In the Czech Republic they use one of the previous versions of the Pendolino.
Although this from Czech Republic is older it is better as it has tilt system which in Polish units isn't mounted. Tilt system is helpful on mountainous lines and in Czech Republic it allows higher speeds than other trains. Pendolinos are used on main corridor from Prague to Ostrava which between main stations is 356 km long and trains cover it in 3 h 7 minutes achieving average speed of 115 km/h despite maximum speed of only 160 km/h. Conventional trains on this route can reach only 140 km/h thus have 30 minutes longer journey times. So I think that Romania should follow Czech solutions at least on Bucharest - Brasov - Cluj-Napoca (Oradea after electrification)/Arad line.

Quote:
Originally Posted by Le Clerc
Romanian never bought Bombardier trains, but only subway trains, which were assembled in Romania though, same as the new CAF trains for the subway. Maybe that is why.
No I am talking about this train:
http://en.wikipedia.org/wiki/Autorai..._capacit%C3%A9

Quote:
Originally Posted by medicu' de garda
At the moment, the maximum possible speed is 140 km/h, which is usually achieved with higher ranking trains (as long as people stop stealing the trackside equipment ). The problem is, there still isn't a suitable signaling and safety system instaled to allow operation at 160km/h. AFAIK, the chosen solution is to install ERTMS level2 on all modernised lines on (former) corridor IV, running in parallel with the older INDUSI.
This is / was common problem in many countries although most of them allow 160 km/h without cab signaling. In Germany such train even may be run by one train driver while in Poland 2 train drivers are obligatory from 130 - 160 km/h but in Italy every train must have two train drivers AS Romania clearly decided that running train with speed higher that 140 km/h without cab signaling isn't safe so it is up to building such equipment but for that You don't need ERTMS level 2 but ETCS level 1 is sufficient as well as cheaper (I do understand that Romania has radio communication on trains).

Quote:
Which brings us to another problem. Even if we have the infrastructure for such speeds, it is unlikely we will have suitable rolling stock capable of safely operating at those speeds, by means of an in-cabin signaling system. And AFAIK, there are no official plans to modernise the fleet for this purpose, apart from some rumours that some ~5 trains might be equiped in order to run the Bucharest-Constanta IC trains.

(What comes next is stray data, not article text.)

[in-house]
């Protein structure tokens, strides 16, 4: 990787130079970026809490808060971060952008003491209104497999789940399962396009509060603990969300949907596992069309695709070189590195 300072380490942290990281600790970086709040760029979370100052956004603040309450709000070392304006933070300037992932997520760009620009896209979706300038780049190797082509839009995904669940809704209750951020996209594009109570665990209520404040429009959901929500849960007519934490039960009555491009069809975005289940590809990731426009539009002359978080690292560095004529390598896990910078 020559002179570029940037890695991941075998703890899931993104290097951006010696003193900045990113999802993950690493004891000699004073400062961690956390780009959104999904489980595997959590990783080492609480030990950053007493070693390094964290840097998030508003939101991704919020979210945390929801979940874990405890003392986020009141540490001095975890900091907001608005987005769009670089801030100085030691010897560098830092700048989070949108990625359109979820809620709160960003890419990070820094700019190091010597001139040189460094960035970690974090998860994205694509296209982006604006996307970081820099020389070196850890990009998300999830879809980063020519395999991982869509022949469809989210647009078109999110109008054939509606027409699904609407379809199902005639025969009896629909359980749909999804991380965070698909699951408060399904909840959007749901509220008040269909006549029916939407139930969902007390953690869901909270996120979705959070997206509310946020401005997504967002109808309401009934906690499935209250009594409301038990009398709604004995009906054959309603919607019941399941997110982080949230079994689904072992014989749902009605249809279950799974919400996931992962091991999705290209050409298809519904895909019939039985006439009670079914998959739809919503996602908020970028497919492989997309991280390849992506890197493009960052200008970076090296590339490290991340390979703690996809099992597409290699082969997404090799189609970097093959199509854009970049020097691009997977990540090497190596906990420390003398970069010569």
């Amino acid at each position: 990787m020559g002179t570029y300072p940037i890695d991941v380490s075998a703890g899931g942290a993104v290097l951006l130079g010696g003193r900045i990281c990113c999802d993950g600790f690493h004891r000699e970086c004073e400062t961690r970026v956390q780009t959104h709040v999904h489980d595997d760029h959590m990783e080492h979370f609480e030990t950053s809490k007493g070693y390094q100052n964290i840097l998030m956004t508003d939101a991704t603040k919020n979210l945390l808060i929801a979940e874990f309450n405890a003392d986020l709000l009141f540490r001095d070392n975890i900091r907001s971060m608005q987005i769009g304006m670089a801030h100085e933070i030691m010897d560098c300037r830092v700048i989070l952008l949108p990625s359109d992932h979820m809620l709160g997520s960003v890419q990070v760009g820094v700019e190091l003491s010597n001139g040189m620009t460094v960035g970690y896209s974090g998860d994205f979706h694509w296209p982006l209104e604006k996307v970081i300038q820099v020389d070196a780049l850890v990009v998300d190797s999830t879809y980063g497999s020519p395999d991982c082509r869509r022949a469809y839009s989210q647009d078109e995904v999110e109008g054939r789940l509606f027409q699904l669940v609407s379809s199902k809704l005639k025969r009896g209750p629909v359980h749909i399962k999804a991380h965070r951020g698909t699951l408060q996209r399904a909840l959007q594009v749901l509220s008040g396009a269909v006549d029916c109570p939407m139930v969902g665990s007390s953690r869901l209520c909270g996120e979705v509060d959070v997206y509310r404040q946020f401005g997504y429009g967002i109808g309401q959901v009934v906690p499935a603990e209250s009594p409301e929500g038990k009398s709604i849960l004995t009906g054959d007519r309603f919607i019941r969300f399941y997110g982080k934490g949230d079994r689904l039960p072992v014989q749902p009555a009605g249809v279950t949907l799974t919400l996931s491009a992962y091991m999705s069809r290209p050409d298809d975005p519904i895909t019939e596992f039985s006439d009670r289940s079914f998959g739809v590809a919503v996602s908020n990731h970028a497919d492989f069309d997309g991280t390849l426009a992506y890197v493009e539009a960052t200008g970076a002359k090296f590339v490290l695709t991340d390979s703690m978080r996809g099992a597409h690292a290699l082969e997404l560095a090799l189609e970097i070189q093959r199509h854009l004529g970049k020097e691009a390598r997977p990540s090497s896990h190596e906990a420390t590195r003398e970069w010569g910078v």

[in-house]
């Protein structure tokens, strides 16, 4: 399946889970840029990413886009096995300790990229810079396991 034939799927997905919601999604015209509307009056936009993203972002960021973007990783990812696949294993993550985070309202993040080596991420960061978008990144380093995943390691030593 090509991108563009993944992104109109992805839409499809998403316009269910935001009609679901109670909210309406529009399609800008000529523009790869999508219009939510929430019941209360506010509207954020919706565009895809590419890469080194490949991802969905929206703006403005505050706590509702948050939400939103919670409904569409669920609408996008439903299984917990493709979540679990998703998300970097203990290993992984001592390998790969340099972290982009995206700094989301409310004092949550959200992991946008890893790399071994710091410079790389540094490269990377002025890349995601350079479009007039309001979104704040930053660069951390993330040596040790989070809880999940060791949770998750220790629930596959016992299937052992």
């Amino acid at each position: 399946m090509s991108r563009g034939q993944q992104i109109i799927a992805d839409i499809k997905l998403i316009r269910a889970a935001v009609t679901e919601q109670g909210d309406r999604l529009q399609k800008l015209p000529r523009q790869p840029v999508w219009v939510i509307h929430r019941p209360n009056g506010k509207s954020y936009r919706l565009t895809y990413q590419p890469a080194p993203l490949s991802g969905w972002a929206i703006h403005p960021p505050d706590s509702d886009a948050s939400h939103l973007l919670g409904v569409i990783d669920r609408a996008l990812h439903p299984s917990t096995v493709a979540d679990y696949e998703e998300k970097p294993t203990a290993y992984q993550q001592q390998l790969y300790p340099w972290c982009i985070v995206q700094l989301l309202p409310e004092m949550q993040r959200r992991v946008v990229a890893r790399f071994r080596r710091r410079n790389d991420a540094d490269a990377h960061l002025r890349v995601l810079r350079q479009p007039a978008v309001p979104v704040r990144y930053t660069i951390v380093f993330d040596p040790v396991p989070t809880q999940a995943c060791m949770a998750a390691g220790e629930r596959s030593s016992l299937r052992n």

The on board equipment needed for ERTMS can be installed basically on every existing rolling stock and regarding its reduced use 5 locos may be suitable to cover initial stretch although requiring some additional loco changes.
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Old January 21st, 2014, 09:12 PM   #238
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PS2: There is a HSR project linking Vienna to Budapest,
No, there is no such project.
The current line allows mostly top speeds of 140 or 160 km/h. Maybe in the future more sections will be upgraded to 160 km/h or even 200 km/h, but we won't see a dedicated high-speed line Wien - Budapest for a long time.

In Romania the line Bucuresti - Brasov - Arad - Curtici is currently being upgraded for speeds up to 160 km/h. This will probably be finished within 10 years or so.
So I don't really get the point of a discussion about a 200 km/h high-speed line (well, 200 km/h isn't really highspeed). Shall this go parallel to the upgraded 160 km/h line? That would make no sense.

Or are they thinking about a route via Craiova - Timisoara, whoich would make more sense, as it would serve another area.
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Old January 23rd, 2014, 12:55 AM   #239
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Originally Posted by Richard_P View Post
It's not only will power but also line parameters in which the most important are curve radius and horizontal differences. Although this second parameter is hard to determine, the curve radius is easy to check looking at google maps. Maximum speed can be determined by mathematic formula but to ease things it is close to that:
curve radius (m) / max speed )km/h)
425 / 100
700 / 140
1200 / 160
2400 / 200
Trains do not run at over 140 even on the Bucharest-Constanta line. And they do not really need new signaling at up to 160.
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Old January 24th, 2014, 10:58 PM   #240
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No, there is no such project.
The current line allows mostly top speeds of 140 or 160 km/h. Maybe in the future more sections will be upgraded to 160 km/h or even 200 km/h, but we won't see a dedicated high-speed line Wien - Budapest for a long time.

In Romania the line Bucuresti - Brasov - Arad - Curtici is currently being upgraded for speeds up to 160 km/h. This will probably be finished within 10 years or so.
So I don't really get the point of a discussion about a 200 km/h high-speed line (well, 200 km/h isn't really highspeed). Shall this go parallel to the upgraded 160 km/h line? That would make no sense.

Or are they thinking about a route via Craiova - Timisoara, whoich would make more sense, as it would serve another area.
Romania agreed with Hungary a few years ago to continue the planned Wienna-Budapest HSR line to Bucharest and Constanta. I know it was empty talk considering the fact that there was no investor at the moment, but this doesn't mean it hasn't been discussed as a possibility.